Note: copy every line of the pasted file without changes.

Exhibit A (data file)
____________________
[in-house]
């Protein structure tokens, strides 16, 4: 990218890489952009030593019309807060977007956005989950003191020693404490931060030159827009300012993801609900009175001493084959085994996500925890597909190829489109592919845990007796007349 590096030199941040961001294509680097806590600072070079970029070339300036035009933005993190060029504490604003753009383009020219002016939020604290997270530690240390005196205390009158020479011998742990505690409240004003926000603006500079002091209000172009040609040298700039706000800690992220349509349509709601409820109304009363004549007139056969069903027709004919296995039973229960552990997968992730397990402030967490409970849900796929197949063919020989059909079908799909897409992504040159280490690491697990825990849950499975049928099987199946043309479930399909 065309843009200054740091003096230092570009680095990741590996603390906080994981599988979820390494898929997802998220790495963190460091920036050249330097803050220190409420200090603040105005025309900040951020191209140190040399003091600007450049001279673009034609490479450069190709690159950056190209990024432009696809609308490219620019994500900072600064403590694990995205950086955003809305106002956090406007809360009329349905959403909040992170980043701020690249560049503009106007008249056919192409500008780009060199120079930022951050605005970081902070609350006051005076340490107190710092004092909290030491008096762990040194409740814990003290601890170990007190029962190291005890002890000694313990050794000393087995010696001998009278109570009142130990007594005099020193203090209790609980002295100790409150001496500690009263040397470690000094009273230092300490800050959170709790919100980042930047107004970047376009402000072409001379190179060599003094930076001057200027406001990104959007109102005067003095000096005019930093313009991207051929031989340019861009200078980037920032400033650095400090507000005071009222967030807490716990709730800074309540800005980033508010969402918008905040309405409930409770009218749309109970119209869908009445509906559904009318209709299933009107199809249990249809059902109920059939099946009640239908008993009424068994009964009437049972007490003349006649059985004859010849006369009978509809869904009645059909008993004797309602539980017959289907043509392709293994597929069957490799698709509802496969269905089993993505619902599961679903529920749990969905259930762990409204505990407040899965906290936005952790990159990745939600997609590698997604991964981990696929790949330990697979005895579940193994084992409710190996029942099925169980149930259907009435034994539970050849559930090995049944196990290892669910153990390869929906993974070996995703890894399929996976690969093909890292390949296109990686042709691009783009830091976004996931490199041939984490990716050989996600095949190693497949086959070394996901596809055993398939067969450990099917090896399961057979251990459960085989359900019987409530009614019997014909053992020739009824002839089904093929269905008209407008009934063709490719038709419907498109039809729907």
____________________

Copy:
[in-house]
């Protein structure tokens, strides 16, 4: 990218890489952009030593019309807060977007956005989950003191020693404490931060030159827009300012993801609900009175001493084959085994996500925890597909190829489109592919845990007796007349 590096030199941040961001294509680097806590600072070079970029070339300036035009933005993190060029504490604003753009383009020219002016939020604290997270530690240390005196205390009158020479011998742990505690409240004003926000603006500079002091209000172009040609040298700039706000800690992220349509349509709601409820109304009363004549007139056969069903027709004919296995039973229960552990997968992730397990402030967490409970849900796929197949063919020989059909079908799909897409992504040159280490690491697990825990849950499975049928099987199946043309479930399909 065309843009200054740091003096230092570009680095990741590996603390906080994981599988979820390494898929997802998220790495963190460091920036050249330097803050220190409420200090603040105005025309900040951020191209140190040399003091600007450049001279673009034609490479450069190709690159950056190209990024432009696809609308490219620019994500900072600064403590694990995205950086955003809305106002956090406007809360009329349905959403909040992170980043701020690249560049503009106007008249056919192409500008780009060199120079930022951050605005970081902070609350006051005076340490107190710092004092909290030491008096762990040194409740814990003290601890170990007190029962190291005890002890000694313990050794000393087995010696001998009278109570009142130990007594005099020193203090209790609980002295100790409150001496500690009263040397470690000094009273230092300490800050959170709790919100980042930047107004970047376009402000072409001379190179060599003094930076001057200027406001990104959007109102005067003095000096005019930093313009991207051929031989340019861009200078980037920032400033650095400090507000005071009222967030807490716990709730800074309540800005980033508010969402918008905040309405409930409770009218749309109970119209869908009445509906559904009318209709299933009107199809249990249809059902109920059939099946009640239908008993009424068994009964009437049972007490003349006649059985004859010849006369009978509809869904009645059909008993004797309602539980017959289907043509392709293994597929069957490799698709509802496969269905089993993505619902599961679903529920749990969905259930762990409204505990407040899965906290936005952790990159990745939600997609590698997604991964981990696929790949330990697979005895579940193994084992409710190996029942099925169980149930259907009435034994539970050849559930090995049944196990290892669910153990390869929906993974070996995703890894399929996976690969093909890292390949296109990686042709691009783009830091976004996931490199041939984490990716050989996600095949190693497949086959070394996901596809055993398939067969450990099917090896399961057979251990459960085989359900019987409530009614019997014909053992020739009824002839089904093929269905008209407008009934063709490719038709419907498109039809729907």